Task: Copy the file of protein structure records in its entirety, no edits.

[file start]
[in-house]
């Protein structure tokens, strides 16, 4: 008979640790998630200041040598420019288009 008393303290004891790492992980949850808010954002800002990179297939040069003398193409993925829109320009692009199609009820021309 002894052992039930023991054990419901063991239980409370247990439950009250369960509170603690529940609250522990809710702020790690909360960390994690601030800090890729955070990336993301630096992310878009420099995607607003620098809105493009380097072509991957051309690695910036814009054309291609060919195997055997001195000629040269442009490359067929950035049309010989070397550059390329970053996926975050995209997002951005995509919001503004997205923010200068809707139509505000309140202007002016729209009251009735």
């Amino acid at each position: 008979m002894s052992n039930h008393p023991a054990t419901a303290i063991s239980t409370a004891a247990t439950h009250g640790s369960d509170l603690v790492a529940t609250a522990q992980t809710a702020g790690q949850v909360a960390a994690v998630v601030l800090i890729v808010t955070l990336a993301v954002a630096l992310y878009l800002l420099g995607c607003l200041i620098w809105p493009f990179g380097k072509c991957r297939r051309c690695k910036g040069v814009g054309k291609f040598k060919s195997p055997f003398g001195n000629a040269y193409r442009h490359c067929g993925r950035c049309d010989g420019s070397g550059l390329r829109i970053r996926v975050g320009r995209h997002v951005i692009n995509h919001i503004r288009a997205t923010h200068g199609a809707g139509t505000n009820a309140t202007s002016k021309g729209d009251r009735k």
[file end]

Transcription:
[in-house]
């Protein structure tokens, strides 16, 4: 008979640790998630200041040598420019288009 008393303290004891790492992980949850808010954002800002990179297939040069003398193409993925829109320009692009199609009820021309 002894052992039930023991054990419901063991239980409370247990439950009250369960509170603690529940609250522990809710702020790690909360960390994690601030800090890729955070990336993301630096992310878009420099995607607003620098809105493009380097072509991957051309690695910036814009054309291609060919195997055997001195000629040269442009490359067929950035049309010989070397550059390329970053996926975050995209997002951005995509919001503004997205923010200068809707139509505000309140202007002016729209009251009735």
């Amino acid at each position: 008979m002894s052992n039930h008393p023991a054990t419901a303290i063991s239980t409370a004891a247990t439950h009250g640790s369960d509170l603690v790492a529940t609250a522990q992980t809710a702020g790690q949850v909360a960390a994690v998630v601030l800090i890729v808010t955070l990336a993301v954002a630096l992310y878009l800002l420099g995607c607003l200041i620098w809105p493009f990179g380097k072509c991957r297939r051309c690695k910036g040069v814009g054309k291609f040598k060919s195997p055997f003398g001195n000629a040269y193409r442009h490359c067929g993925r950035c049309d010989g420019s070397g550059l390329r829109i970053r996926v975050g320009r995209h997002v951005i692009n995509h919001i503004r288009a997205t923010h200068g199609a809707g139509t505000n009820a309140t202007s002016k021309g729209d009251r009735k």